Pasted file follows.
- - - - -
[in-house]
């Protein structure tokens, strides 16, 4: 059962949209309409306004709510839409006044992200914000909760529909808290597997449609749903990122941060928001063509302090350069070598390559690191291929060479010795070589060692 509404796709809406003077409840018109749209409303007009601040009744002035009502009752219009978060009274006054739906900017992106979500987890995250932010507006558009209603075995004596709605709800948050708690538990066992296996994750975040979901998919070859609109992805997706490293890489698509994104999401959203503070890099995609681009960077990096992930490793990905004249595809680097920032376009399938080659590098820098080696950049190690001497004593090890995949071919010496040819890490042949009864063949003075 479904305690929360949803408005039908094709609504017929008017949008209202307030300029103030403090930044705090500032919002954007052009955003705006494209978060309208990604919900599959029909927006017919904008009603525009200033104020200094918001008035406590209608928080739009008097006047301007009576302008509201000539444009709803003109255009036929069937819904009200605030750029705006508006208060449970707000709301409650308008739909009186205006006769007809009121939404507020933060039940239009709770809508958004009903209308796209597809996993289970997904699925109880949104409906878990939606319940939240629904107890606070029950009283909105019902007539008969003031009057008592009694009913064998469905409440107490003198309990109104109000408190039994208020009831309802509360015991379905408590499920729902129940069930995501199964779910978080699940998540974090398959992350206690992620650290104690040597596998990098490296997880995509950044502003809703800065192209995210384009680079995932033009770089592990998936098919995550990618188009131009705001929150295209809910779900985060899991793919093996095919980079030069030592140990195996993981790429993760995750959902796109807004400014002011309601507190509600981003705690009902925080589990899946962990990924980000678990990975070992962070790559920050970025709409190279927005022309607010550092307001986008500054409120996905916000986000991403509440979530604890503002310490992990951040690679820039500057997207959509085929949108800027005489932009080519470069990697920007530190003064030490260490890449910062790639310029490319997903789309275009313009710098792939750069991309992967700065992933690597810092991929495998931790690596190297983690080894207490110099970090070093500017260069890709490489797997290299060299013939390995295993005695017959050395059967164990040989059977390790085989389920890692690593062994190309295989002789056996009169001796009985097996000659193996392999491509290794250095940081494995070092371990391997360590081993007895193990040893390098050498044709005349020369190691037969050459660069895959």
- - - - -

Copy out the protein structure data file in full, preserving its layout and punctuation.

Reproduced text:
[in-house]
């Protein structure tokens, strides 16, 4: 059962949209309409306004709510839409006044992200914000909760529909808290597997449609749903990122941060928001063509302090350069070598390559690191291929060479010795070589060692 509404796709809406003077409840018109749209409303007009601040009744002035009502009752219009978060009274006054739906900017992106979500987890995250932010507006558009209603075995004596709605709800948050708690538990066992296996994750975040979901998919070859609109992805997706490293890489698509994104999401959203503070890099995609681009960077990096992930490793990905004249595809680097920032376009399938080659590098820098080696950049190690001497004593090890995949071919010496040819890490042949009864063949003075 479904305690929360949803408005039908094709609504017929008017949008209202307030300029103030403090930044705090500032919002954007052009955003705006494209978060309208990604919900599959029909927006017919904008009603525009200033104020200094918001008035406590209608928080739009008097006047301007009576302008509201000539444009709803003109255009036929069937819904009200605030750029705006508006208060449970707000709301409650308008739909009186205006006769007809009121939404507020933060039940239009709770809508958004009903209308796209597809996993289970997904699925109880949104409906878990939606319940939240629904107890606070029950009283909105019902007539008969003031009057008592009694009913064998469905409440107490003198309990109104109000408190039994208020009831309802509360015991379905408590499920729902129940069930995501199964779910978080699940998540974090398959992350206690992620650290104690040597596998990098490296997880995509950044502003809703800065192209995210384009680079995932033009770089592990998936098919995550990618188009131009705001929150295209809910779900985060899991793919093996095919980079030069030592140990195996993981790429993760995750959902796109807004400014002011309601507190509600981003705690009902925080589990899946962990990924980000678990990975070992962070790559920050970025709409190279927005022309607010550092307001986008500054409120996905916000986000991403509440979530604890503002310490992990951040690679820039500057997207959509085929949108800027005489932009080519470069990697920007530190003064030490260490890449910062790639310029490319997903789309275009313009710098792939750069991309992967700065992933690597810092991929495998931790690596190297983690080894207490110099970090070093500017260069890709490489797997290299060299013939390995295993005695017959050395059967164990040989059977390790085989389920890692690593062994190309295989002789056996009169001796009985097996000659193996392999491509290794250095940081494995070092371990391997360590081993007895193990040893390098050498044709005349020369190691037969050459660069895959």